YOU ARE HERE: LAT HomeCollections

Hoover Named in J. David & Co. Indictment

November 19, 1986|BILL RITTER | San Diego County Business Editor

SAN DIEGO — Nancy Hoover, whose political connections and social style helped the fallen J. David & Co. attract $200 million from Southern California investors, was indicted Tuesday by a federal grand jury on 234 counts of fraud, conspiracy and income tax evasion.

Hoover, 48, the former mayor of Del Mar, has remarried and lives in Santa Barbara. She will surrender and plead not guilty at an arraignment this morning, according to her attorney, Richard Marmaro of Los Angeles. Bail will be set at $500,000, according to Assistant U.S. Atty. Gay Hugo.

The maximum penalty on the 234 counts is 1,158 years in prison and nearly $48 million in fines.

"We remain confident that she will be vindicated after a trial," Marmaro said Tuesday.

The 40-page indictment charged that Hoover worked side-by-side with J. David (Jerry) Dominelli, now serving a 20-year prison sentence, in a scheme to defraud J. David & Co.'s 1,500 investors.

Lured by promises of annual returns of up to 40%, and Dominelli's supposed skill in playing the volatile and unregulated foreign currency market, investors poured millions into J. David. Last year, Dominelli confessed that he did little, if any, trading for his investors.

Actual losses totaled about $82 million, much of that spent by

Hoover and Dominelli to support their lavish life style and on charitable contributions. Hoover was regarded as the second in command at J. David's--and was Dominelli's live-in companion.

Hoover and Dominelli, according to the indictment, were actually engaged in a "Ponzi" scheme that used new investors' funds to provide a payoff for old clients.

J. David & Co. was forced into bankruptcy by a group of disgruntled investors in February, 1984, after the firm's checks began to bounce.

In April, Hoover pleaded guilty to state charges of conspiring to funnel thousands of dollars into Roger Hedgecock's 1983 mayoral campaign. She was sentenced to three years' probation, ordered to perform 350 hours of community service and assessed a $10,000 fine.

Dominelli pleaded guilty last year to four federal counts of fraud and income tax evasion. He is now serving a 20-year sentence at the federal prison at Pleasanton, Calif.

A federal grand jury is continuing to investigate others once associated with J. David, according to U.S. Atty. Peter K. Nunez.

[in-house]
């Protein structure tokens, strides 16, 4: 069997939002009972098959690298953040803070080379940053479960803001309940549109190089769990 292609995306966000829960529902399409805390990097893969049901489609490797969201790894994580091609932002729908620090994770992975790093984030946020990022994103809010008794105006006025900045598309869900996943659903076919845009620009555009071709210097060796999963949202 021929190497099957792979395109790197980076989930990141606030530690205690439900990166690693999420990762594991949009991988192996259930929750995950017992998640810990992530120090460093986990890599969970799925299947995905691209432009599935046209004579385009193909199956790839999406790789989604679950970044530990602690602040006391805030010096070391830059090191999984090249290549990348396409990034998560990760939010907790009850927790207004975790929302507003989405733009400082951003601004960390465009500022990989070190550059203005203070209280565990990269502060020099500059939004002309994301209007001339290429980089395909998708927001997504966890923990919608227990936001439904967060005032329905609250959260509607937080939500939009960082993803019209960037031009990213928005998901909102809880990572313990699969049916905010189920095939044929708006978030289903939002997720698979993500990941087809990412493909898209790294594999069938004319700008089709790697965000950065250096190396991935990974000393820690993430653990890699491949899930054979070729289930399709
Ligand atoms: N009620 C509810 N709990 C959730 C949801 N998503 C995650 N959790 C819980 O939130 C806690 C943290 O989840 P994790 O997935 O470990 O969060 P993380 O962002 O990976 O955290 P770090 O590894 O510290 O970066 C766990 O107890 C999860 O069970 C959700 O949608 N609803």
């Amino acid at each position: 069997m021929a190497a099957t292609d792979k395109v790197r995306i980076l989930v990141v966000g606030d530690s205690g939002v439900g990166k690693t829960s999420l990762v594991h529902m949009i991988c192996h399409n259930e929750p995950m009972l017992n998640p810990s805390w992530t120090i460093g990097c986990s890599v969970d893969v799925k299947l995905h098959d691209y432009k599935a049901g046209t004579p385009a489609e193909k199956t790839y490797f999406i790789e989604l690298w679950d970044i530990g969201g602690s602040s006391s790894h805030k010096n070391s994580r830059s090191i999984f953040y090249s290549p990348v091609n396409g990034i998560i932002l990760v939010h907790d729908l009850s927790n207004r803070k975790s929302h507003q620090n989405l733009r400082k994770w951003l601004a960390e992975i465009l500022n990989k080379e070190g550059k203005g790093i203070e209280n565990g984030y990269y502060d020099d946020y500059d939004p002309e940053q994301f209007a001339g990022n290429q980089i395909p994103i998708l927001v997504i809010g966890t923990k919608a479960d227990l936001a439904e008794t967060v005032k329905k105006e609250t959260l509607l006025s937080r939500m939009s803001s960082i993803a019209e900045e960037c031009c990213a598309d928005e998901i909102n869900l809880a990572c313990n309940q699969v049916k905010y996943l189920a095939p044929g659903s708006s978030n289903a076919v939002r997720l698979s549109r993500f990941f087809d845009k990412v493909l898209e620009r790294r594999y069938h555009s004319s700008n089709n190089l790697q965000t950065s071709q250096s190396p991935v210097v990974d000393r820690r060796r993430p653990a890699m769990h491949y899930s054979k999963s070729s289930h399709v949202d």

Among the previously reported targets are Mark Yarry, J. David's international money-raiser who lives in London; Mike Clark, a former partner with the law firm of Wiles, Circuit & Tremblay; Norman Nouskajian, a former partner with the Rogers & Wells law firm, and Bob Smith, who was a salesman at J. David.

In addition, Internal Revenue Service agents in recent months have examined the monthly account statements J. David mailed to its investors. That investigation, according to sources close to the case, centers on whether some investors used their J. David accounts to launder money and avoid paying federal income taxes.

According to the indictment, between 1979 and February, 1984, when the firm went bankrupt, Hoover:

- Prepared fake "track records" showing Dominelli's profitable trading history.

- Lied to investors by claiming they would receive annual returns of 30% to 40%.

- Used investors' funds for her own use.

- Signed false monthly investor account statements.

Evaded federal income taxes by declaring about $314,000 in taxable income from 1980 through 1983 on actual taxable income of at least $2.37 million.

- Made false statements to the Commodity Futures Trading Commission about the existence of undisclosed commodity pools.

- Shredded some J. David documents and removed others during January and February, 1984, in the days preceding the firm's demise.

In addition, the indictment says Hoover advised Dominelli that he should not clear his foreign currency trading through J. David Securities, J. David & Co.'s broker-dealer, because the brokers there would be able to construct their own version of his track record. That possibility "could be bad," the indictment quotes Hoover as saying.

The charges against Hoover include conspiracy, mail fraud, fraud by a commodity pool operator, making false statements to a federal agency, income tax evasion and aiding in the preparation of false income tax returns.

More than 220 J. David investors are listed in the indictment as having received account statements from Hoover. Among them are former shipyard owner Art Engel, former newspaper publisher Lowell Blankfort, Municipal Court Judge Victor Bianchini, marathon runner Frank Shorter, and New York Mets baseball player Ray Knight.

Other Clients

Other J. David clients included celebrities and political figures, including Hedgecock, along with wealthy investors from throughout Southern California.

Hedgecock resigned as mayor of San Diego last year after he was convicted of receiving illegal campaign contributions from Hoover and Dominelli. Now a radio talk show host, Hedgecock was sentenced to one year in custody but is free on appeal.

Los Angeles Times Articles